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Plato

Bνεωστὶ ἔλεγεν, ὅτι ἡ σελήνη ἀπὸ τοῦ ἡλίου ἔχει τὸ φῶς.

ΕΡΜ. Πῶς δή;

ΣΩ. Τὸ μέν που σέλας καὶ τὸ φῶς ταὐτόν.

ΕΡΜ. Ναί.

ΣΩ. Νέον δέ που καὶ ἕνον ἀεί ἐστι περὶ τὴν σελήνην τοῦτο τὸ φῶς, εἴπερ ἀληθῆ οἱ Ἀναξαγόρειοι λέγουσιν· κύκλῳ γάρ που ἀεὶ αὐτὴν περιιὼν νέον ἀεὶ ἐπιβάλλει, ἕνον δὲ ὑπάρχει τὸ τοῦ προτέρου μηνός.

ΕΡΜ. Πάνυ γε.

ΣΩ. Σελαναίαν δέ γε καλοῦσιν αὐτὴν πολλοί.

ΕΡΜ. Πάνυ γε.

ΣΩ. Ὅτι δὲ σέλας νέον τε καὶ ἕνον ἔχει ἀεί, CΣελαενονεοάεια1 μὲν δικαιότατ᾿ ἂν τῶν ὀνομάτων καλοῖτο, συγκεκροτημένον δὲ σελαναία κέκληται.

ΕΡΜ. Διθυραμβῶδές γε τοῦτο τοὔνομα, ὦ Σώκρατες. ἀλλὰ τὸν μῆνα καὶ τὰ ἄστρα πῶς λέγεις;

ΣΩ. Ὁ μὲν μεὶς ἀπὸ τοῦ μειοῦσθαι εἴη ἂν μείης ὀρθῶς κεκλημένος, τὰ δ᾿ ἄστρα ἔοικε τῆς ἀστραπῆς ἐπωνυμίαν ἔχειν. ἡ δὲ ἀστραπή, ὅτι τὰ ὦπα ἀναστρέφει, ἀναστρωπὴ ἂν εἴη, νῦν δὲ ἀστραπὴ καλλωπισθεῖσα κέκληται.

ΕΡΜ. Τί δὲ τὸ πῦρ καὶ τὸ ὕδωρ;

D

ΣΩ. Τὸ πῦρ ἀπορῶ· καὶ κινδυνεύει ἤτοι ἡ τοῦ Εὐθύφρονός με μοῦσα ἐπιλελοιπέναι, ἢ τοῦτό τι παγχάλεπον εἶναι· σκέψαι οὖν ἣν εἰσάγω μηχανὴν ἐπὶ πάντα τὰ τοιαῦτα ἃ ἂν ἀπορῶ.

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Cratylus

years the recent doctrine of Anaxagoras, that the moon receives its light from the sun.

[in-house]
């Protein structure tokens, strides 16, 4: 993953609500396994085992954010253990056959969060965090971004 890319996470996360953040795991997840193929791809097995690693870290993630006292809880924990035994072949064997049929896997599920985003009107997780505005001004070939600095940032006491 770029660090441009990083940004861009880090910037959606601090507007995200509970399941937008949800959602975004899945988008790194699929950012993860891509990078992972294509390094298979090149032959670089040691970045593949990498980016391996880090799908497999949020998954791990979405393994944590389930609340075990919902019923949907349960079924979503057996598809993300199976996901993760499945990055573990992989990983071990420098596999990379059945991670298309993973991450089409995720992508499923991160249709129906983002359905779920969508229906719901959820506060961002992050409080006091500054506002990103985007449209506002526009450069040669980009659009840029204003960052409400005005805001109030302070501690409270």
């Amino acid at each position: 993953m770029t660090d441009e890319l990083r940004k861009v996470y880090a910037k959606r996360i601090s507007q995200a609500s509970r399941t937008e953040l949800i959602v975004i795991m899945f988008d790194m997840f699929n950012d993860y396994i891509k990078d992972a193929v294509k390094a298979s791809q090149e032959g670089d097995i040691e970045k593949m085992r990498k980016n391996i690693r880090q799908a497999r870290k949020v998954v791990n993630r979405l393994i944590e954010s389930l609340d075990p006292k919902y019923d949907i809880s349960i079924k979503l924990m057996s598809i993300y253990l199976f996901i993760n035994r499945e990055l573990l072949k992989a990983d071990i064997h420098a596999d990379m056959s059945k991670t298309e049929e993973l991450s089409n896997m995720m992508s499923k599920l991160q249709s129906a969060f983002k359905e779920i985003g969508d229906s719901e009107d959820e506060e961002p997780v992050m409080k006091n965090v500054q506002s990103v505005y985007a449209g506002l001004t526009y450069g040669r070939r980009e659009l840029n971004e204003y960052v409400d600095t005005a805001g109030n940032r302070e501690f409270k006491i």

her. How is that?

soc. Σέλας (gleam) and φῶς (light) are the same thing.

her. Yes.

soc. Now the light is always new and old about the moon, if the Anaxagoreans are right; for they say the sun, in its continuous course about the moon, always sheds new light upon it, and the light of the previous month persists.

her. Certainly.

soc. The moon is often called Σελαναία.

her. Certainly.

soc. Because it has always a new and old gleam (σέλας νέον τε καὶ ἕνον) the very most fitting name for it would be Σελαενονεοάεια, which has been compressed into Σελαναία.

her. That is a regular opéra bouffe name, Socrates. But what have you to say of the month (μήν) and the stars?

soc. The word “month” (μείς) would be properly pronounced μείης, from μειοῦσθαι, “to grow less,” and I think the stars (ἄστρα) get their name from ἀστραπή (lightning). But ἀστραπή, because it turns our eyes upwards (τὰ ὦπα ἀναστρέφει), would be called ἀναστρωπή, which is now pronounced more prettily ἀστραπή.

her. And what of πῦρ (fire) and ὕδωρ (water)?

soc. Πῦρ is too much for me. It must be that either the muse of Euthyphro has deserted me or this is a very difficult word. Now just note the contrivance I introduce in all cases like this which are too much for me.

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DOI: 10.4159/DLCL.plato_philosopher-cratylus.1926